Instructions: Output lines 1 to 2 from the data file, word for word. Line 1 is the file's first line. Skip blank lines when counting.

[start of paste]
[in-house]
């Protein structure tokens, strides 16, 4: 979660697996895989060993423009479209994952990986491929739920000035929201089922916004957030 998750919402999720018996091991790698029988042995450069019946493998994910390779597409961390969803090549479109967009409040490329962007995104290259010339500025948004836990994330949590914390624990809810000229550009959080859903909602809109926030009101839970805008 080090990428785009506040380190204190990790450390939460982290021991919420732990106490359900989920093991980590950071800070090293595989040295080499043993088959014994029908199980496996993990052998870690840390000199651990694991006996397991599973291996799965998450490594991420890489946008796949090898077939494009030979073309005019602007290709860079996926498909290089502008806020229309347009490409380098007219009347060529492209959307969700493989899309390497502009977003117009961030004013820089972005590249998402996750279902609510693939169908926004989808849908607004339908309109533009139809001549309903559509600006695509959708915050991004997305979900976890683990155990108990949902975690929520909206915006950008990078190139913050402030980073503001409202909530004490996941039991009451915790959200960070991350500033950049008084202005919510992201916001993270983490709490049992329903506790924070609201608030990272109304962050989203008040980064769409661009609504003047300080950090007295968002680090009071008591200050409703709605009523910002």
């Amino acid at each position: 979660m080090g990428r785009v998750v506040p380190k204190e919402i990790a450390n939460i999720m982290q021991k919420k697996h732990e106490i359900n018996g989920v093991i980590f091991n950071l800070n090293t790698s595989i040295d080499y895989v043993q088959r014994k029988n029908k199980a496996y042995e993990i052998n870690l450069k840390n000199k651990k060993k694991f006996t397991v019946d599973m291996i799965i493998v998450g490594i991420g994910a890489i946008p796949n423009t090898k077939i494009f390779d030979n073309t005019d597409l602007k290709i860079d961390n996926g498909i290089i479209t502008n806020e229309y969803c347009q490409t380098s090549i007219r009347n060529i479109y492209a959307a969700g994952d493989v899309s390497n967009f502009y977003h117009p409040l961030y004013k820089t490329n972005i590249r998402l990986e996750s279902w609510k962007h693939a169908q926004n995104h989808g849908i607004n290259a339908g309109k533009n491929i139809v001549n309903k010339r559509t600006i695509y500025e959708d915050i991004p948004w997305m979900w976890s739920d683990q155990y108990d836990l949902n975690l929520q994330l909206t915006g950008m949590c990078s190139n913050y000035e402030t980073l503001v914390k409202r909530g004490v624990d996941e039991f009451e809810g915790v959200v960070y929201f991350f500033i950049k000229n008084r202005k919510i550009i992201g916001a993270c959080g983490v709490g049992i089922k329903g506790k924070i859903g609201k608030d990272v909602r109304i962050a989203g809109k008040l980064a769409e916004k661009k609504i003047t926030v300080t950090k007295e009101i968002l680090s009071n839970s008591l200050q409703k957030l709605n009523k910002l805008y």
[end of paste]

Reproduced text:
[in-house]
């Protein structure tokens, strides 16, 4: 979660697996895989060993423009479209994952990986491929739920000035929201089922916004957030 998750919402999720018996091991790698029988042995450069019946493998994910390779597409961390969803090549479109967009409040490329962007995104290259010339500025948004836990994330949590914390624990809810000229550009959080859903909602809109926030009101839970805008 080090990428785009506040380190204190990790450390939460982290021991919420732990106490359900989920093991980590950071800070090293595989040295080499043993088959014994029908199980496996993990052998870690840390000199651990694991006996397991599973291996799965998450490594991420890489946008796949090898077939494009030979073309005019602007290709860079996926498909290089502008806020229309347009490409380098007219009347060529492209959307969700493989899309390497502009977003117009961030004013820089972005590249998402996750279902609510693939169908926004989808849908607004339908309109533009139809001549309903559509600006695509959708915050991004997305979900976890683990155990108990949902975690929520909206915006950008990078190139913050402030980073503001409202909530004490996941039991009451915790959200960070991350500033950049008084202005919510992201916001993270983490709490049992329903506790924070609201608030990272109304962050989203008040980064769409661009609504003047300080950090007295968002680090009071008591200050409703709605009523910002």